The Universal Dependencies project which defines 16 POS tags and an extensive feature tags to tag any language is worth mentioning here. Mlmorph uses the tagset from Universal Dependencies.

mlmorph tagset

Mlmorph uses the sequence based tag set. Currently there are 87 tags - you can refer it here: https://gitlab.com/smc/mlmorph/blob/master/tags.json A word പാലക്കാട്ടിൽ will be analysed as പാലക്കാട്<np><locative>. Similarly തിരുവനന്തപുരവുമാണ് will be tagged as തിരുവനന്തപുരം<np>ഉം<cnj>ആണ്<aff>. As you can see we are extracting maximum information out of the words for higher level processing. The number of unique pos tag sequences is not finite.

BIS POS tagset

The BIS pos tagset attempts to define a common tagset for all Indian languages. I will focus on Malayalam language here, but the tagset is mostly same for other languages too. The tags are defined in 11 categories.

  1. Noun: 3 tags are defined for Common noun, Proper Noun and Locative inflection - NN, NNP, NST. There is no tag to differentiate a singular noun or plural noun. No tags for gender too. I am not sure why locative is defined while accusative, dative, genitive, instrumental, sociative, and vocative nominal inflections are omitted. The document does not give much example for NST too.
  2. Pronoun: 5 tags are defined for Personal pronoun(PRP), Reflexive Pronoun(PRF), Relative(PRL), Reciprocal(PRC) and Pronoun question word(PRQ)
  3. Demonstrative: 3 tags are defined: Deictive(DMD), Relative(DMR), Demonstrative question(DMQ). It should be noted that Malayalam has demonstrative prefixing for “ചുട്ടെഴുത്തുകൾ”. For example, അക്കാര്യം, ഇക്കാര്യം, അക്കാണുമ്മാമലയൊന്നും shows that demonstrative prefixing. The document does not discuss them.
  4. Verb: Verbs are divided to Main, Verbal(VN) and Auxilary(VAUX) categories. Main verb can be Finite(VF), Non Finite(VNF), Infinitive(VINF). Total 6 tags. Obviously the tense information is not captured. Verbs in Malayalam get inflected based on tense, mood, voice and aspect. Verbs are inflected for present, past and future tenses. Perfect, habitual and iterative aspects are very common. Iterative aspect has tense and emphatic variations. Verbs get inflected with causative and passive voices as well. A variety of mood forms such as abilitative, imperative, compulsive, promissive, optative, purposive, permissive, precative, irrealis,monitory, conditional, satisfactive exist. All o fthese forms are supported by Mlmorph. It is a serious omission in BIS POS set. If you are not able to extract at least tense information, I don’t know how useful a POS tagging is.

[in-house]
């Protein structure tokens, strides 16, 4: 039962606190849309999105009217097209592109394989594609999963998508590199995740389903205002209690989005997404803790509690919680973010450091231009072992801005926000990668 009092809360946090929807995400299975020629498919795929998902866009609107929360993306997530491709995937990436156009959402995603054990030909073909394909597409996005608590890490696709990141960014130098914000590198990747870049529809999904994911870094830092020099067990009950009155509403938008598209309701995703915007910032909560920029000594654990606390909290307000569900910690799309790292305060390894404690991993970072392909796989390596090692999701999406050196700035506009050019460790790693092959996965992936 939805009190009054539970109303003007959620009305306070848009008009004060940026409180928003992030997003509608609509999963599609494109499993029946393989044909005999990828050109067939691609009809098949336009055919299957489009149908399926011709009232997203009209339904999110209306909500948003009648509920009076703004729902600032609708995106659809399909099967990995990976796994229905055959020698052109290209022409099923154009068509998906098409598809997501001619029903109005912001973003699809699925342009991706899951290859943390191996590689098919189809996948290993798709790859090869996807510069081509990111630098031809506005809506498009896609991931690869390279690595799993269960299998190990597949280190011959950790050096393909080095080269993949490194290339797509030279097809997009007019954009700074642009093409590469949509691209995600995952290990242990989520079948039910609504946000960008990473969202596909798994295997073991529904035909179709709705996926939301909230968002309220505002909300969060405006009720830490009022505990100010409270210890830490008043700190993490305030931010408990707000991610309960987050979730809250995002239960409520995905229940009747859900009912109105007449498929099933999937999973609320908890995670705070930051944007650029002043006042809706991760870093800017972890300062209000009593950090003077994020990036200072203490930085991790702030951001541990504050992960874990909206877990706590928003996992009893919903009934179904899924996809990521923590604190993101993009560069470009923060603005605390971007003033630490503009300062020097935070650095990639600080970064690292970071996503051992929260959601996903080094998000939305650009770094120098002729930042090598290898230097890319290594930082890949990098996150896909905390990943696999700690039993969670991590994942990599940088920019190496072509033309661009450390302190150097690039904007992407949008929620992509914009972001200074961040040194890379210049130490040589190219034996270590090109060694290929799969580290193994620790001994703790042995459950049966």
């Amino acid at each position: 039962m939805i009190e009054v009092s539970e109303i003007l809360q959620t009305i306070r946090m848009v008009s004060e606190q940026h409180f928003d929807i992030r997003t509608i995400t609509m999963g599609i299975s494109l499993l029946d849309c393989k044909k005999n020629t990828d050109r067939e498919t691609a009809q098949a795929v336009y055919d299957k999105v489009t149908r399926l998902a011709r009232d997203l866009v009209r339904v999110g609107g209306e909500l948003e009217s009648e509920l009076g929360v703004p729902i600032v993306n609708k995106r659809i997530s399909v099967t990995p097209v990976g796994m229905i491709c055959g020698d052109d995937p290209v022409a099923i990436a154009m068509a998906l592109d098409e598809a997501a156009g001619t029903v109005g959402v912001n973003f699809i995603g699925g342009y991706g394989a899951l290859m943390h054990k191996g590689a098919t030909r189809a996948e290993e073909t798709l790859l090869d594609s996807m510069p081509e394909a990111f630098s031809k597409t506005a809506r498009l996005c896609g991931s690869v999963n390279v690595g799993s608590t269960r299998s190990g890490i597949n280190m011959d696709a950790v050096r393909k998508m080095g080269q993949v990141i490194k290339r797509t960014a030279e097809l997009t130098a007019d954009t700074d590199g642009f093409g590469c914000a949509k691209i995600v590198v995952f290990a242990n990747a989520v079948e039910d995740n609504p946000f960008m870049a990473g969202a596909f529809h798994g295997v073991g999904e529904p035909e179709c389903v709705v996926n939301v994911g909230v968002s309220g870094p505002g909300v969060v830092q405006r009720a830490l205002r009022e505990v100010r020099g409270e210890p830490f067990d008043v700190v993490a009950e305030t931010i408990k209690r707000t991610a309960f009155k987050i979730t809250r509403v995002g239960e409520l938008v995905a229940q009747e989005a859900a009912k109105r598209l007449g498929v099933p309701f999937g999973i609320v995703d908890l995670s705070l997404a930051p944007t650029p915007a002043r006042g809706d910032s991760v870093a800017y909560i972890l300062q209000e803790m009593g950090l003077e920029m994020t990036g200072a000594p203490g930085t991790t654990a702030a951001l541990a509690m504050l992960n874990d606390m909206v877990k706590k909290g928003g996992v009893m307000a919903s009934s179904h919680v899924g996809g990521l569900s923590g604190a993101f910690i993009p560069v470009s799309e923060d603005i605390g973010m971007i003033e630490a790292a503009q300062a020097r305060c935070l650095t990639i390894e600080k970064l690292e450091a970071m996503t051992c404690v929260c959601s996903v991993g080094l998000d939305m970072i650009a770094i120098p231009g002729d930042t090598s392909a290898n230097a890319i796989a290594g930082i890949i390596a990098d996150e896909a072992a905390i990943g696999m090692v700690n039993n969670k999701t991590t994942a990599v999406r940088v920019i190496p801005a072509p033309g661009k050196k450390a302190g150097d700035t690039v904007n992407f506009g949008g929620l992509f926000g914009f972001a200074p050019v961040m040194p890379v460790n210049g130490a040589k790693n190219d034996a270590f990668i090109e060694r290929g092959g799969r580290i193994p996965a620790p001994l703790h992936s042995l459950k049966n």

5. Adjective: JJ tag is used here. Here also the agglutinative nature of Malayalam adjectives is not addressed. Consider നീലത്താമര -here നീല is adjective to താമര- a perfect case you need sequence of POS tags as we discussed earlier. A related characterestics of Malayalam - coordinatives(ദ്വന്ദസമാസം) is missed here. For example, in the word അച്ചനമ്മമാർ - here it is tricky to avoid interpreting അച്ഛൻ as adjective of അമ്മ.
  6. Adverb: RB tag is used here, which seems directly copied from PENN POS set
  7. Postposition: PSP tag is defined here.
  8. Conjunction: Coordinator(CCD), Subordinator(CCS) and Quotative(UT) are defined here. Examples are confusing.
  9. Particles: Default(RPD), Classifier(C), Interjection(INJ), Negation(NEG) are defined here. Curiously Affirmative is missing when NEG is present.
  10. Quantifiers: General(QTF), Cardinals(QTC), Ordinals(QTO) are defined. I have written extensively on why Malayalam need a large tagset about numbers in my article about number spellout. Malayalam numbers are spelled using agglutinated words and it is important to recognize the digits and place value from it.
  11. Residuals: Foriegn words(RDF), Symbol(SYM), Punctuation(PUNC), Unknown words(UNK) and Echowords(ECH) are defined in this section. There is no explanation or example on what is meant by Echowords. The symbols and punctuations are more or less same from examples given. Since there is no example or explanation for Foreign word, I am not sure if it is English words written in English for example or words originated from other languages such as Sanskrit. Mlmorph has sanskrit tag when the morpheme of the word is from Sanskrit. Knowing this is important since such words have completely different agglutination rules. For example ആശാതീരം vs കടൽത്തീരം-the ആശ->ആശാ adjective form is from sanskrit origins.

General comments

  1. A total of 36 tags defined for Malayalam while a morphologically poor language has at least 45, does not take any language characterstics into consideration.
  2. A lot of word information can not be captured because of missing tags. Even Penn POS has tense information.
  3. Poor documentation and examples.